Not everyone gets to say they really enjoy their jobs, but I really do enjoy mine. It’s the people – producers, vets, university professors, colleagues, competitors – those personal relationships and ability to help people in their livelihood. I consider it a privilege to provide information I believe can be helpful and that I know is important. I’ve been doing this a long time and most of my friends are people I’ve met in the industry. Even though I travel a lot, I am always running into friends and people I know. I rarely eat dinner alone.

Q. Who inspired you? 
A.
My first exposure with the swine industry was with the DeKalb swine breeders in 1988. Dr. Harry Moberly, DeKalb’s director of veterinary services, took me under his wing and helped me understand what the industry was about. He helped me realize my job was not just business, but that it could be relational as well. 

He also shared this quote at one of the first meetings I attended with him that I still use today in my presentations: “It is the nature of man to find cure more compelling than prevention. The guy who solves the problem gets more glory than guy who prevents it. But in the science of biology, prevention is your best measure against disease.” 

Q. What is your business philosophy?
A.
I want to help producers by providing them with solutions. Those solutions could be product solutions, program solutions or even recommendations. I have watched the highs and lows producers have gone through all these years, and I’m in awe of what these guys do. In the mid-90s when companies were crashing and farms were folding up, when it was all said and done and we came out on other side, I had this incredible respect for the American farmer and, in particular, the pork producer. One thing about the pork industry that is different from others is there is a tremendous amount of information sharing. No one finds out something that could be helpful and keeps it to themselves. 

Q. What will the business look like 20 years from now?
A.
As research continues, we’ll find better and more effective ways to prevent disease, so we don’t have to treat it as much. The ultimate goal is to continue to find better ways to keep out disease. It’s a very research-oriented marketplace. The veterinarian is a bigger player in pork production than in any other species. We all know talking to producers at farms, you can tell them any story you want, but at the end of the day before you leave, he’ll say “that sounds great, let me check with my vet.” We’ve always been comfortable with that approach as we are selling products based on science. 

Q. If you could go back and do something differently in your career, what would it be and why?
A.
I don’t know if I’d do anything differently. I think it’s worked out well for me and I feel blessed. It’s been a fun ride, and it’s been rewarding to meet really wonderful people in all sectors of the pork industry.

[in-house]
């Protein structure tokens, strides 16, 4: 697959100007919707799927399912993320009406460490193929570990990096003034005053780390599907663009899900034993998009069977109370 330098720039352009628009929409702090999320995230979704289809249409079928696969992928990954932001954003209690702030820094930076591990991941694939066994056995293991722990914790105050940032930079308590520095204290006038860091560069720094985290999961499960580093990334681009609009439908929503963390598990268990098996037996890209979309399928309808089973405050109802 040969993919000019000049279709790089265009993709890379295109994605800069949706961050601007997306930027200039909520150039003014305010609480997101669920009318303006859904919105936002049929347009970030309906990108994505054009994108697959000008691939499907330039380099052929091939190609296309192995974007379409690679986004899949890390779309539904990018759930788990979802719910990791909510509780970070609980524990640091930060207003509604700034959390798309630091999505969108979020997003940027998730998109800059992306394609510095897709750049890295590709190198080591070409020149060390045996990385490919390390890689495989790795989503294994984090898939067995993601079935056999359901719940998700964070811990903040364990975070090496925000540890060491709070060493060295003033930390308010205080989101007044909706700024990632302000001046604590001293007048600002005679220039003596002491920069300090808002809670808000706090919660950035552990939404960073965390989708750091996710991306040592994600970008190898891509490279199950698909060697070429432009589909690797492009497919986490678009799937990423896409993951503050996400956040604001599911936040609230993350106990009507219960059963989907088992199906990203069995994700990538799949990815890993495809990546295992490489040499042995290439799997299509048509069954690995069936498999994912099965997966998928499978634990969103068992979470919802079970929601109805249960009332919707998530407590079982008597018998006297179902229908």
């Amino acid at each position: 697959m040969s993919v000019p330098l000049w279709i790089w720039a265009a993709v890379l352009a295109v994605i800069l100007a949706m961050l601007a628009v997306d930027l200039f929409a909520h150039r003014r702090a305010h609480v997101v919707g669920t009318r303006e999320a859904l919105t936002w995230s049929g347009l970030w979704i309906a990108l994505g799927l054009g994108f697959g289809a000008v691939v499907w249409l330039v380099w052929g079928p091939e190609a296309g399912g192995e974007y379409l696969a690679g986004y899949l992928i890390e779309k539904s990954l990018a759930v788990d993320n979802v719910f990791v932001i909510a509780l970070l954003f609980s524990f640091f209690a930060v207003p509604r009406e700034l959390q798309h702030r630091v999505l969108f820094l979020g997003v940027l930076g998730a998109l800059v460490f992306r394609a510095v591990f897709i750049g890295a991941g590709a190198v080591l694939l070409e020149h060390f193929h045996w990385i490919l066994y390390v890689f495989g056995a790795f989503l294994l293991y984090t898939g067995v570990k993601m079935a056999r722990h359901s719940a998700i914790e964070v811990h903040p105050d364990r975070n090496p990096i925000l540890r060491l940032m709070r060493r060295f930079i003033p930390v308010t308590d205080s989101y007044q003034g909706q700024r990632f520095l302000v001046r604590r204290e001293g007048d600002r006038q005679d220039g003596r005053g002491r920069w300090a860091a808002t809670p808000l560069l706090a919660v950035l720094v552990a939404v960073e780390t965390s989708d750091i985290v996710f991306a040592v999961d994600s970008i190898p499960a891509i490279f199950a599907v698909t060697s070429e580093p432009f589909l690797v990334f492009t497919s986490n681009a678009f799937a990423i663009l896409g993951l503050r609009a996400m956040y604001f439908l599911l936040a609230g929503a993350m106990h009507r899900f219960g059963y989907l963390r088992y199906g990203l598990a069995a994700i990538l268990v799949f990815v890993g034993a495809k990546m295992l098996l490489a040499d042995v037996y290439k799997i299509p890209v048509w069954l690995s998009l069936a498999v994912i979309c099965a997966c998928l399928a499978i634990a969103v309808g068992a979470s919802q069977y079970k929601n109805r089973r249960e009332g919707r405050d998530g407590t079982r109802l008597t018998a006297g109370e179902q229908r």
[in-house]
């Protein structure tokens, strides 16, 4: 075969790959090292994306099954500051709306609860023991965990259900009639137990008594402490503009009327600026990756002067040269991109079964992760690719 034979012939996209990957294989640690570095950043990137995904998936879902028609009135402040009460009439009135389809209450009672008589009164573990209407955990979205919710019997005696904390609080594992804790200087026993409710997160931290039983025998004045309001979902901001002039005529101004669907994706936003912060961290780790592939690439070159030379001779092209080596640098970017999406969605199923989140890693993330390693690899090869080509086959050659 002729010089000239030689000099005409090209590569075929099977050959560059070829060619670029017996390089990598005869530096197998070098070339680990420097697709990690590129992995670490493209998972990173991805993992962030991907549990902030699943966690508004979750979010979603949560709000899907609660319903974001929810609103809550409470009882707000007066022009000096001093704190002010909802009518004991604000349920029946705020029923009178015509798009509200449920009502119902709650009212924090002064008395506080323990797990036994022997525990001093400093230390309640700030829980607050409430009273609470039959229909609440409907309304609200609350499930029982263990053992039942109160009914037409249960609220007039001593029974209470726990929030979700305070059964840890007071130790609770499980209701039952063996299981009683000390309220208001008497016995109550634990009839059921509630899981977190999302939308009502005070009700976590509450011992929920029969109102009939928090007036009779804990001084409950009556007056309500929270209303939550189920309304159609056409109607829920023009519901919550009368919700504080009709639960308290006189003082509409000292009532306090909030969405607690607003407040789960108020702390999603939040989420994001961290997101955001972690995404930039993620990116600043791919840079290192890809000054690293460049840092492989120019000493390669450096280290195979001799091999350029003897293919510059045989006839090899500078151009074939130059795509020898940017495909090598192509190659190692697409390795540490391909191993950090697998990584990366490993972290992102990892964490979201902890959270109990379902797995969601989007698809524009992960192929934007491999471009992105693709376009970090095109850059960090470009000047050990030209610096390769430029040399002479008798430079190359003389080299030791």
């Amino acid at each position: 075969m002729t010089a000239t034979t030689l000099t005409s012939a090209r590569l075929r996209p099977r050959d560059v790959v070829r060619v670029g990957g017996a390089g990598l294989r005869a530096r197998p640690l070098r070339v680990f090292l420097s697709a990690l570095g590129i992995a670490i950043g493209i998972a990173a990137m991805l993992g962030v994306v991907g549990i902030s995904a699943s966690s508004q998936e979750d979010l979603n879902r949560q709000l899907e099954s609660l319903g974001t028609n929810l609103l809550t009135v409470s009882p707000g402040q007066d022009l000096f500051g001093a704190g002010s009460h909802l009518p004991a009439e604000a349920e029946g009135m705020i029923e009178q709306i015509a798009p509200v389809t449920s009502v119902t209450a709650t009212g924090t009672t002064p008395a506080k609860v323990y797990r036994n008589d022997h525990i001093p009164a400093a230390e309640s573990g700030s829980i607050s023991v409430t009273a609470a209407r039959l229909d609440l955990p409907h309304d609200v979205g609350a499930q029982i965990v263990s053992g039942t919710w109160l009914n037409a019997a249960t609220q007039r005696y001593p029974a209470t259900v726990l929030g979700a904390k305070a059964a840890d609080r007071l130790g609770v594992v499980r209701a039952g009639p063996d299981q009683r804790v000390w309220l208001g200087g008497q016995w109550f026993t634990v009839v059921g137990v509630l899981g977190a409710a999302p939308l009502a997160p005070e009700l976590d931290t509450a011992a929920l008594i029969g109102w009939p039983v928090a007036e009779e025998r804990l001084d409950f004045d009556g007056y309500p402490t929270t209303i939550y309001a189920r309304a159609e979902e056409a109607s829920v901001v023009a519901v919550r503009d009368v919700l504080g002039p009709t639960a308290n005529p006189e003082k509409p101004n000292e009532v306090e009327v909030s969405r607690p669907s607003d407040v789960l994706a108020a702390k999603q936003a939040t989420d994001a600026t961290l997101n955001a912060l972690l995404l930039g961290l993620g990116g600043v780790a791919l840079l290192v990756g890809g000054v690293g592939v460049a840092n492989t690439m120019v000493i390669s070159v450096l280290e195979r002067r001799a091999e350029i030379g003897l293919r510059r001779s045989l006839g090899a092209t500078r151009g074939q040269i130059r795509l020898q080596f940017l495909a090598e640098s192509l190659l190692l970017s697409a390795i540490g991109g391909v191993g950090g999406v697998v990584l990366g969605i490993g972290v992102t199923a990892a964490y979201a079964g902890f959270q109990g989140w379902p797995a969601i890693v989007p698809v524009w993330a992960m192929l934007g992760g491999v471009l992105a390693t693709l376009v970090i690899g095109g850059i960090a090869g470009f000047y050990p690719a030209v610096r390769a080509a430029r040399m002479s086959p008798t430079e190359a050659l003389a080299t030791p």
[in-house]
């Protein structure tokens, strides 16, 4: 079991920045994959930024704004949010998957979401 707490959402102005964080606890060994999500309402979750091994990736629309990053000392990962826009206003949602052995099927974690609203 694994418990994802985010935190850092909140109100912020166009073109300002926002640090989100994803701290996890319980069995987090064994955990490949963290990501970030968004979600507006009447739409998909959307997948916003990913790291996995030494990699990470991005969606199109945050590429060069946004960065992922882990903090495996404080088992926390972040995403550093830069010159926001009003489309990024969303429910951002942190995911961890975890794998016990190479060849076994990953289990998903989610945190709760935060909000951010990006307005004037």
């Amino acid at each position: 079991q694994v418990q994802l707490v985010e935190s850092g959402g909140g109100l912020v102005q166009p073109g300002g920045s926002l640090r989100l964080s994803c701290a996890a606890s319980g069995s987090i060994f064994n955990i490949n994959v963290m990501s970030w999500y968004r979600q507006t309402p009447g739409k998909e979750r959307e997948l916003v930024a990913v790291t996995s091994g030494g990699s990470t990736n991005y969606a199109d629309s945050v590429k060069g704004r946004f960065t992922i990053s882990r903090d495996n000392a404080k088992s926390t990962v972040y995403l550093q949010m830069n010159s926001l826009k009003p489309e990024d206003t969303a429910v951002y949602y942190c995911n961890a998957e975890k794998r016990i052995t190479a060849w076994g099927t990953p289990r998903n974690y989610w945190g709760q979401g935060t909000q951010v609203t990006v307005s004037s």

Q. What advice do you have for someone who might like to do what you do someday?
A.
Remember this is a relational business. People like buying from people. You need to be ready to develop rapport from day one. Learn how to talk with someone, not at them. Sometimes the hardest thing we all must do is learn how to listen. Remember, it’s not always easy and you have to stick with it. Be straight with people, don’t cut corners, and don’t mince words. Pig farmers and veterinarians are straight shooters. If they ask a question, they just want a straight answer. 

Q. How do you think COVID-19 will change the U.S. pork industry? 
A.
We learn from every disease. COVID-19 is probably the most horrible thing we’ve experienced in our lifetime from a social population standpoint. With COVID-19, it’s not the animals we have to be concerned about. The bigger problem in pork production is keeping our workers healthy. The industry is good at keeping out bugs, but if workers get sick from COVID-19, who drives the trucks, feeds the pigs, gives vaccinations? That’s why there’s been such an enormous rush on hand sanitizer and disinfectant wipes. From the pork production side, what can we keep doing to keep people healthy so they can provide the services crucial to us getting food to market? COVID-19 has reminded us we have to take care of people, too. 

PORK Perspectives is a recurring column that provides business and leadership strategy tips from some of the pork industry’s finest. Opinions expressed in this column are the opinions of Stu Heller and do not represent the opinions of Farm Journal's PORK. Watch for future columns featuring advice and insights from more of the pork industry's leaders.

More from Farm Journal's PORK:

PORK Perspectives: A Minute with Dari Brown

PORK Perspectives: A Minute with Mark Bienhoff

PORK Perspectives: A Minute with Frank Brummer

PORK Perspectives: A Minute with Martin Enderink